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updated: 7/29/2012 7:24 PM

Fans' football appetite insatiable

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  • Fans unabashedly root for the Bears, as evidenced by the thousands who made the trek to Bourbonnais on Saturday night for a practice.

      Fans unabashedly root for the Bears, as evidenced by the thousands who made the trek to Bourbonnais on Saturday night for a practice.
    Associated Press

 
 

Football has been given a generation, two at the most, before it becomes extinct.

By then, the theory goes, the game will be surpassed by bocce, baseball, pinochle, basketball or hopscotch as America's passion.

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Uh, no.

The only danger is to the players, not to this sport.

Football isn't going anywhere -- not now, later or ever -- as evidenced by what happened over the weekend.

Estimates of attendance at the Bears' first padded practice of training camp were between 10,000 and 15,000 fans.

Other sports can't compete with that. All the other major ones are doing well in their own way -- but football makes their followings look like a bunch of people standing on a street corner waiting for a bus.

The Cubs might draw 15,000 fans to a March exhibition game in Arizona. Heck, the White Sox might even draw that many to an April regular-season game in Comiskey Park.

But the Bears drew five figures to watch them essentially exercise six weeks before their season opener.

As Allen Iverson might have blurted, "We're talking about practice, man. We're not talking about the game. We're talking about practice."

It's going to take more than this century for football to fade away and let checkers dominate the sports landscape.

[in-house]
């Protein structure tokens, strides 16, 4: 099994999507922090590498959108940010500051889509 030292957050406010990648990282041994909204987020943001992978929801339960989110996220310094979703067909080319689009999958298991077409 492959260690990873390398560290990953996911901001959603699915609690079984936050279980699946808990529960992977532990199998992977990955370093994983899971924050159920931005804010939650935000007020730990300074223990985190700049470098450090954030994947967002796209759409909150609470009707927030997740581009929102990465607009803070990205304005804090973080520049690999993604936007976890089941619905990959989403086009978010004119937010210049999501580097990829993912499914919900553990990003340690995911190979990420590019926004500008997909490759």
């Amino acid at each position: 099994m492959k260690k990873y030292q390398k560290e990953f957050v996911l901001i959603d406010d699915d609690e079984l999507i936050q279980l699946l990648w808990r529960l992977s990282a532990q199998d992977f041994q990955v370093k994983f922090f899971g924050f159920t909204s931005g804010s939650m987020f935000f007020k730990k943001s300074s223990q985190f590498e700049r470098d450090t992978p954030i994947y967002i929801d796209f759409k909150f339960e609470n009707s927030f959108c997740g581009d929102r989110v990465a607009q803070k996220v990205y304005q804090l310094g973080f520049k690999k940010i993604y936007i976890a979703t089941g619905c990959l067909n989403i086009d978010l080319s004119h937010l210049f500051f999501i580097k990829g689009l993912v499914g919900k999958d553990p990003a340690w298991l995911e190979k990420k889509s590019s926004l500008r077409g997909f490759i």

The argument for football disappearing is that players will be hard to find because the game is so dangerous.

Well, how many of the fans at that Bears' practice were kids? How many of those kids watched the players and went home wanting to be like them some day? Who's going to tell those kids they can't play football?

Concussions are the game's ongoing subplot, along with former players suing the NFL over safety issues.

Look, I'm tired of seeing players wobble off the field with head injuries now, just as I have been tired for decades of seeing them carried off with torn limbs.

The question always was why anybody would subject himself to any of that if federal law didn't force him to.

Football has been brutal forever. That goes double now, but so is the public appetite for a brutally entertaining game.

I'm no economics wizard but am aware that as long as there is demand there will be supply ... and that applies to football, too.

Nothing is going to change so dramatically in society the next 50 years, say, that people won't want to watch or play this sport.

As long as football doesn't become audience participation, there will be enough fans attracted to the violence. As long as fabulous amounts of money are paid to players, there will be enough of them willing to exchange health for wealth.

There never will be a shortage of men who say they would play football for nothing, and a significant number of them actually would.

Apparently some people are wired that way, or haywired that way.

Football offers the temptation of performing before crowds of 60,000 or more, the macho challenge of physically beating the person on the other side of the line, the look in the eyes of youngsters when they ask for an autograph, the look in the eyes of supermodels when they meet you, overall the package that makes the gain worth the pain.

The only threat to the future of football is injuries becoming fatalities.

Come to think of it, that might attract 20,000 to 25,000 fans to a Bears' practice.

mimrem@dailyherald.com

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